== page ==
A Cartel in the Derivatives Market

The New York Time’s latest coverage alleging a cartel formed amongst “big banks” in the oligopolistic derivatives market is an interesting one. In standard Economics textbook it is often said that the stability of a cartel lies on its ability to enforce its ground rules among its members.

In this case it appears that the cartel might actually be strengthened on the legislative side with the support of a Republican-controlled Senate. But then a Judiciary that is interested in interpretting law rather than focusing on upholding the law might thwart that.

As an added twist, if a cartel were to be formed there are incentives for outside firms to stay out of the cartel and then cheat by producing more and selling at the price created by the output restrictions of the firms involved in a cartel. However in this case, since total market power is created by law to be concentrated on the hands of the members of the cartel, only members in the inner circle benefit.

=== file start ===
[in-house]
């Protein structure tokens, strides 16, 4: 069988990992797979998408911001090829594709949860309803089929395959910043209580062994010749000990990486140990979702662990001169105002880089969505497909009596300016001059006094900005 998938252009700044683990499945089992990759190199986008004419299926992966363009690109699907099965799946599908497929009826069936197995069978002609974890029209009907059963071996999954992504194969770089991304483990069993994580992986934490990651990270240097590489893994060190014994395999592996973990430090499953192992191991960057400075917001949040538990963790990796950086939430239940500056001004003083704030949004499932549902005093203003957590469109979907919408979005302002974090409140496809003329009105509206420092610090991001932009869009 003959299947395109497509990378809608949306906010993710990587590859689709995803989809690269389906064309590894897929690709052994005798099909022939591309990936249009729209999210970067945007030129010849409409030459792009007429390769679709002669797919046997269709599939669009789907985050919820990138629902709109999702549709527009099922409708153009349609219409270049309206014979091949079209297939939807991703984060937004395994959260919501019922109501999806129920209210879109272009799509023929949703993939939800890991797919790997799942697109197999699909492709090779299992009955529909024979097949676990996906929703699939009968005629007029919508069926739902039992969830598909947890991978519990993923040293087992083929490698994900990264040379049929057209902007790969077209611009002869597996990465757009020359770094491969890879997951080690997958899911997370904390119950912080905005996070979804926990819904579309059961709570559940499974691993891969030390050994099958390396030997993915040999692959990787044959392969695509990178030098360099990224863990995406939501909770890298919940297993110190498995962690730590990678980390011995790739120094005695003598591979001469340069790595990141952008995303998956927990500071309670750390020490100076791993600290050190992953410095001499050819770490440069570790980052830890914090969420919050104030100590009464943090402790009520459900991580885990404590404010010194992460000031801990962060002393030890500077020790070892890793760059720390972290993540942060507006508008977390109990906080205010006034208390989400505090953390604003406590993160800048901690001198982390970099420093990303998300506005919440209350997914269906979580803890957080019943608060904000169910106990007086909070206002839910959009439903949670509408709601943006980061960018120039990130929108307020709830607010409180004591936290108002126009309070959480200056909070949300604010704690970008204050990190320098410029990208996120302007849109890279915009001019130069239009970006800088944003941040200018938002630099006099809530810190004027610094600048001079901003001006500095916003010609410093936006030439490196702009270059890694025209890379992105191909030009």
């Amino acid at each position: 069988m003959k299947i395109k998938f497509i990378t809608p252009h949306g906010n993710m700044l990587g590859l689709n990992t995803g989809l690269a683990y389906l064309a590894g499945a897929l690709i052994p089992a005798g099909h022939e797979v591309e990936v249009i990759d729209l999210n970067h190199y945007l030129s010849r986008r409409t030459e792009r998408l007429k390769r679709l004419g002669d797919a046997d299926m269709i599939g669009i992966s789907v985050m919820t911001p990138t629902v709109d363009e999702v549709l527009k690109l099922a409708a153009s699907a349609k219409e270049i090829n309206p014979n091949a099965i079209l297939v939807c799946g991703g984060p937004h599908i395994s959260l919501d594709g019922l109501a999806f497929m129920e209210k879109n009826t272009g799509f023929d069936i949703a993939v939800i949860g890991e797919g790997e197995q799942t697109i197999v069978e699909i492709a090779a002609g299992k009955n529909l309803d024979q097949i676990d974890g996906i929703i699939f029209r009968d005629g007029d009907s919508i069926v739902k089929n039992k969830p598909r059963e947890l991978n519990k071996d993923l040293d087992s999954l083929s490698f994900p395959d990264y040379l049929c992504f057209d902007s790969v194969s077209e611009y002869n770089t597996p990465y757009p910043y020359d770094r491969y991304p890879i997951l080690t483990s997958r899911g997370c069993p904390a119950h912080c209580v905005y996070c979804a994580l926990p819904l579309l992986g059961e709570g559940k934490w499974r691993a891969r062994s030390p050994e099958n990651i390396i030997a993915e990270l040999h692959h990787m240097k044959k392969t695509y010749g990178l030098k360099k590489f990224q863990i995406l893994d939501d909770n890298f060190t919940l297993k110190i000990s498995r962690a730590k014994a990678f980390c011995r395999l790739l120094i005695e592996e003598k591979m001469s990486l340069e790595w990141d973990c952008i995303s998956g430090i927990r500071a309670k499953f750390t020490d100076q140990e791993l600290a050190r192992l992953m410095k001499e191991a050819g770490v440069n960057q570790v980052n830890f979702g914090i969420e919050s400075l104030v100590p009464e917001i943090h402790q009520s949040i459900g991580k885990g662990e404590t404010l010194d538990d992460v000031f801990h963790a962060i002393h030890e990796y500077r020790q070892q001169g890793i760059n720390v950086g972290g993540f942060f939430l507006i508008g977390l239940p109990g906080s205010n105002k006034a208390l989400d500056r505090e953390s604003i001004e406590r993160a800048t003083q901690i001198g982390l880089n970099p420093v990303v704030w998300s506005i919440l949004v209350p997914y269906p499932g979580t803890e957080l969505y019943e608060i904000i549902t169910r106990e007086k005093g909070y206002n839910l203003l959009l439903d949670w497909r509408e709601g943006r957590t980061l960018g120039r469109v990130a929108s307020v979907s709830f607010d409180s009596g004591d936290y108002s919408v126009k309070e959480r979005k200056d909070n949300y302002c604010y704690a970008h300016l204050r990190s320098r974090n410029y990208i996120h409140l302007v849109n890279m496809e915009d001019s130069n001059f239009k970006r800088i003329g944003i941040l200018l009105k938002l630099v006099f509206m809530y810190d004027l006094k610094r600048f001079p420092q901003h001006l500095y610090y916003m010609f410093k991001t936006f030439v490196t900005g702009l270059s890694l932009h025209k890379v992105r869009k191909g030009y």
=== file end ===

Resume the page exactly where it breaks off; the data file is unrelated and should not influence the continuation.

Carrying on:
In my humble normative judgement, I think economics should be a focal point of the impending debate. In an utilitarian view point, the cartel should be broken down and transparency is paramount because the benefits accrued to society in greater and cheaper accessibility to derivatives far outweights the cost (profits of “Big Banks”, whatever “Big Banks” mean). On a Just Deserts theory viewpoint, it is hard to make a case that the members involved in his cartel deserve the economic rent (which mean institutionalised guarantee of maximum profits, which may be negative,zero or positive) by virtue of their contribution in providing a valuable service, because the additional value attested by the profits is artificially sustained by forcefully keeping potential competitors out.

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